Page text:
Tina Gharavi is a film maker who came to Tyneside from Iran, via New Zealand and the US. She is teaching Digital Media at the University of Newcastle, produces and directs films and runs a charity, Bridge + Tunnel Voices, which she founded with a mission to focus on issues related to migration, identity and creativity. The charity exemplifies Tina’s passion about inclusion and about giving a voice to the “unheard voices and untold stories” of refugees and asylum seekers. As a refugee herself, escaping the Iranian revolution in 1979, Tina has a unique perspective on refugee issues and is therefore able to relate directly with the losses and fears of those she now supports.
In 2012, and despite having no film finance, Tina completed a feature film I Am Nasrine, a coming-of-age story about a young Iranian teenager that Sir Ben Kingsley described as “an important and much needed film” because of its positive and realistic depictions of refugees in the North East of England.
Many refugees acted in the film and gained valuable media skills working on it as part of the crew.
I Am Nasrine has already been seen by tens of thousands of people in the UK and also in Germany, Italy, Poland, the US, Canada, Iraq, Sudan and elsewhere. Each screening draws attentions to the issues facing refugees and asylum seekers in the UK, with a special focus on the North East.
I Am Nasrine was nominated for BAFTA in 2013.
Tina has used her drive and determination to inspire people from refugee communities. She supports their causes by extensive lobbying of parliamentarians, including organising meetings and gaining the support of her local MP David Miliband to promote refugee rights in South Shields and the wider North East. As part of this campaign, I Am Nasrine was screened at the Houses of Parliament in May 2012 to a group of MP’s, the press and people from the media industry, as well as representatives from refugee and asylum-seeker groups.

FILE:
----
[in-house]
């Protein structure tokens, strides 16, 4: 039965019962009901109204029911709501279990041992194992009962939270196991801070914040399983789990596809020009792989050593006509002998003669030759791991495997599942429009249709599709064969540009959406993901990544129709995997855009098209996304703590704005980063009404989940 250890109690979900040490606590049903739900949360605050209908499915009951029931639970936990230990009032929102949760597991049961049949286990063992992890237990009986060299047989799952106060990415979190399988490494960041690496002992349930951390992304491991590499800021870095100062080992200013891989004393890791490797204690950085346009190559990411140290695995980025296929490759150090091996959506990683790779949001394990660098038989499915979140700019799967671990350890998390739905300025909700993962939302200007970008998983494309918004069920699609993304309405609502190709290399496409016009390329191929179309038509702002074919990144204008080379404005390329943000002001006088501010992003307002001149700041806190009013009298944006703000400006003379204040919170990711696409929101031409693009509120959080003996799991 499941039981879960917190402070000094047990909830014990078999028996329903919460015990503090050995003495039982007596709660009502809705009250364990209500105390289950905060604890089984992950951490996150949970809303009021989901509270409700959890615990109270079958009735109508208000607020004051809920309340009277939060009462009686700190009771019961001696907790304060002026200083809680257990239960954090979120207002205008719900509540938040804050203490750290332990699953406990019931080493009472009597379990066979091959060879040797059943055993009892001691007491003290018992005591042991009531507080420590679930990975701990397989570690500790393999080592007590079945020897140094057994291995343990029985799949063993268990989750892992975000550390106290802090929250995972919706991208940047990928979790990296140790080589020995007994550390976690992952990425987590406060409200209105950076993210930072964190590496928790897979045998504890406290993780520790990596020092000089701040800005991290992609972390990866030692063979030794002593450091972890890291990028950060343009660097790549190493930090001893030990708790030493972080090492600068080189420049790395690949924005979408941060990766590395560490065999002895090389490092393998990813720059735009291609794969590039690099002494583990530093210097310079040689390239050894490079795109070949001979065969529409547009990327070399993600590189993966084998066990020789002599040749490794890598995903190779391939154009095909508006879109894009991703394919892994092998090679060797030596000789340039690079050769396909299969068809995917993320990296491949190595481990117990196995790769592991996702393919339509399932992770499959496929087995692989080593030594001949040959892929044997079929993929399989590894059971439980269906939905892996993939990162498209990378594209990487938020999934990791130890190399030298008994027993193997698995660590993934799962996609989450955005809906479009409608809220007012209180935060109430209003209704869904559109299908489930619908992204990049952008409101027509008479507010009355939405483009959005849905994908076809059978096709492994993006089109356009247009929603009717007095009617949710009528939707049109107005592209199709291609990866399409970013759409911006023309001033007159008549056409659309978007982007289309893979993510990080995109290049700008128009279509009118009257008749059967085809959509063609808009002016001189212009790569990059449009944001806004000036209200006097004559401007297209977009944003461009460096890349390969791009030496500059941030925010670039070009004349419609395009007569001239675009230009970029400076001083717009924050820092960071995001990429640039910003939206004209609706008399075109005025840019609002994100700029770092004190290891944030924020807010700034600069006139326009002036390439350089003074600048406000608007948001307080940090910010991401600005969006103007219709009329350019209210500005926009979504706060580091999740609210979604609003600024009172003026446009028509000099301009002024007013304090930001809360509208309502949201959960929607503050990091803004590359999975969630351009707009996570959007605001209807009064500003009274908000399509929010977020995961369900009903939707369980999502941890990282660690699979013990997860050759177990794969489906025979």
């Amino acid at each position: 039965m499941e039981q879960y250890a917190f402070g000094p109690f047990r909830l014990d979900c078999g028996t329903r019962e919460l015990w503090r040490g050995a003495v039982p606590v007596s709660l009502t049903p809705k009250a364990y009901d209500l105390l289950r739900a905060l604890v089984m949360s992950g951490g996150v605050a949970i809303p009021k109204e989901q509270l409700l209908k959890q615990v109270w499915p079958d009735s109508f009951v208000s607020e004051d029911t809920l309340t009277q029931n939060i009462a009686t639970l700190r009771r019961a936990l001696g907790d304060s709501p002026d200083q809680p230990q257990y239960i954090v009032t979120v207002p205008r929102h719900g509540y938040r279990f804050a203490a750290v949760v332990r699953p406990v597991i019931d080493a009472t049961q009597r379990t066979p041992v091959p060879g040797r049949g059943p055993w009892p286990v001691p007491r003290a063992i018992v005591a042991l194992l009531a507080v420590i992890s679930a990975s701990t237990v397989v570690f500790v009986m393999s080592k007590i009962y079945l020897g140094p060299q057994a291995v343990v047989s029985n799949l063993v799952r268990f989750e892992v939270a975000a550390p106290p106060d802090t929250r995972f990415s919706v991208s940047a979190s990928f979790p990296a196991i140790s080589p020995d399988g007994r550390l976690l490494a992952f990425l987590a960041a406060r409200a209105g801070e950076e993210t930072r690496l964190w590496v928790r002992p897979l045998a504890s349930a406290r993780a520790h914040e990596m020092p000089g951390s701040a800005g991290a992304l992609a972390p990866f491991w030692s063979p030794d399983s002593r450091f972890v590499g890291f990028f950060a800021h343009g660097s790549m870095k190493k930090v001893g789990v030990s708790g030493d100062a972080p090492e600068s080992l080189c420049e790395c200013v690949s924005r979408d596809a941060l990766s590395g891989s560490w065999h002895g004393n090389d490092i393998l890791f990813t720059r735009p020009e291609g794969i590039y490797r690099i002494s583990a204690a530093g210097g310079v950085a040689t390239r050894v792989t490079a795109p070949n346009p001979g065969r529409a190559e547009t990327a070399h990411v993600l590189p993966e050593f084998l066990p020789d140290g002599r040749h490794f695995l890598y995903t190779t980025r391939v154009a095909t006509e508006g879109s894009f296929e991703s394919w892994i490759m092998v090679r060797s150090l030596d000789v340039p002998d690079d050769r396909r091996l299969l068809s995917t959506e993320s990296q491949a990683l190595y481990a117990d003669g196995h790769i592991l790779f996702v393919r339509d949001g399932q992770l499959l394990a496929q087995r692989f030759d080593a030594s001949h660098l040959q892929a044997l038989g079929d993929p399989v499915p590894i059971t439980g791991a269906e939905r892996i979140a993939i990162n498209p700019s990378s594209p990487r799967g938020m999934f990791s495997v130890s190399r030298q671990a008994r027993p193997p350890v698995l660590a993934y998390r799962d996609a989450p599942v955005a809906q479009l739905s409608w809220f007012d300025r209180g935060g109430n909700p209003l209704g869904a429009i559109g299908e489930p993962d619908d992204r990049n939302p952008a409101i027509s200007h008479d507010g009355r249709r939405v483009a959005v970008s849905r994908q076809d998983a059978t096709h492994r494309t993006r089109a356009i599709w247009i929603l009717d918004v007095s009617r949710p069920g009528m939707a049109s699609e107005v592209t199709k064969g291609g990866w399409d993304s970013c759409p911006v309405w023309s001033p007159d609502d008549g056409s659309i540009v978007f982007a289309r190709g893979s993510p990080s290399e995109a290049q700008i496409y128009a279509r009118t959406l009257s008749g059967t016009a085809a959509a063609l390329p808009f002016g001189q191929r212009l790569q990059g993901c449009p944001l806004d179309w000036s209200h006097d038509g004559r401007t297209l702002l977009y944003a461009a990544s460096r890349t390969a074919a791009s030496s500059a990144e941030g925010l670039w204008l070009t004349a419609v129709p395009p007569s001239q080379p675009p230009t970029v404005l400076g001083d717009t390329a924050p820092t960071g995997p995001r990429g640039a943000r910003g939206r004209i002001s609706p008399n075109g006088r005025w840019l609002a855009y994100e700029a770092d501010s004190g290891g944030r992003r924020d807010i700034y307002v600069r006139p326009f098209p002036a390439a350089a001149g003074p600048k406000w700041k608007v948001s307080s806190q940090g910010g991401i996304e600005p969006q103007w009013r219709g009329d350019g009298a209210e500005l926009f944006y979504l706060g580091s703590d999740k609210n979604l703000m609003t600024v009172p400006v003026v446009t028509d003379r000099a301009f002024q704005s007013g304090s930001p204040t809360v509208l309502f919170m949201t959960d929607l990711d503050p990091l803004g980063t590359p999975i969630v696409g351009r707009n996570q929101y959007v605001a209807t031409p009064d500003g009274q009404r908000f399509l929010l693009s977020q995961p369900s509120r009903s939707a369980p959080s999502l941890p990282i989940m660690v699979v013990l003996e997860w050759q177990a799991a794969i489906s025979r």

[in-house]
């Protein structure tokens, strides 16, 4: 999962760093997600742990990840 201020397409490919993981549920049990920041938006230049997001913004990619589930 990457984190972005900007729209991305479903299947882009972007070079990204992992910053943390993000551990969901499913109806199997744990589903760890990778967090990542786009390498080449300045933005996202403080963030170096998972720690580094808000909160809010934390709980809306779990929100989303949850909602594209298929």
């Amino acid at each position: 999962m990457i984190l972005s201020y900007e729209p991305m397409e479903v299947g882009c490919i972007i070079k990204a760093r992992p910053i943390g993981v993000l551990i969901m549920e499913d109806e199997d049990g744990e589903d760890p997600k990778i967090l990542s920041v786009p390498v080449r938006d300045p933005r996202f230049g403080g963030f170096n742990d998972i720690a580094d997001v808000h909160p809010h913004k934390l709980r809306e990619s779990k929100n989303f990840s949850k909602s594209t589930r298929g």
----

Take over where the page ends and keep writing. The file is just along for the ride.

Leila is just one example of a refugee whose life Tina has helped to change. Leila came from Iran with her two children and joined Tina’s group shortly afterwards. Her asylum application had not been granted and she was experiencing an incredible sense of loss, anxiety, and frustration at not being able to provide a better life for her children. Though she had no experience of being involved in media, she had a desire to develop her story and through the group, she learned how to make a film. She worked on joint projects (Inside Kooch – A documentary made by the group themselves about the Kooch Cinema Project and Bitter-sweet Songs of Freedom – a drama focusing on issues of displacement and family relationships) and made her own short fiction film about the experiences of being an asylum seeker in Newcastle. She then went on to make an astounding film about the attitudes of women to the experience of cheating husbands for which she interviewed western women about their experiences of infidelity and created a group where women from the east and west could meet to discuss these experiences.
Tina also runs a project for the children of asylum-seekers and refugees (Kooch Kids) that teaches media skills to enable these young people to tell their own stories and several participants in the project are now working in the media or have gone on into further education. One Kooch participant, Kambez recently entered a master’s programme at Oxford University. Most importantly, the media skills that have been learned on the project are giving the group’s participants a feeling of empowerment as well as the ability to tell their own stories. This allows them to feel more self-confident in their day-to-day lives and permits them to integrate better into the wider community in the North East.
photography by Jason Wen, Spot of Bother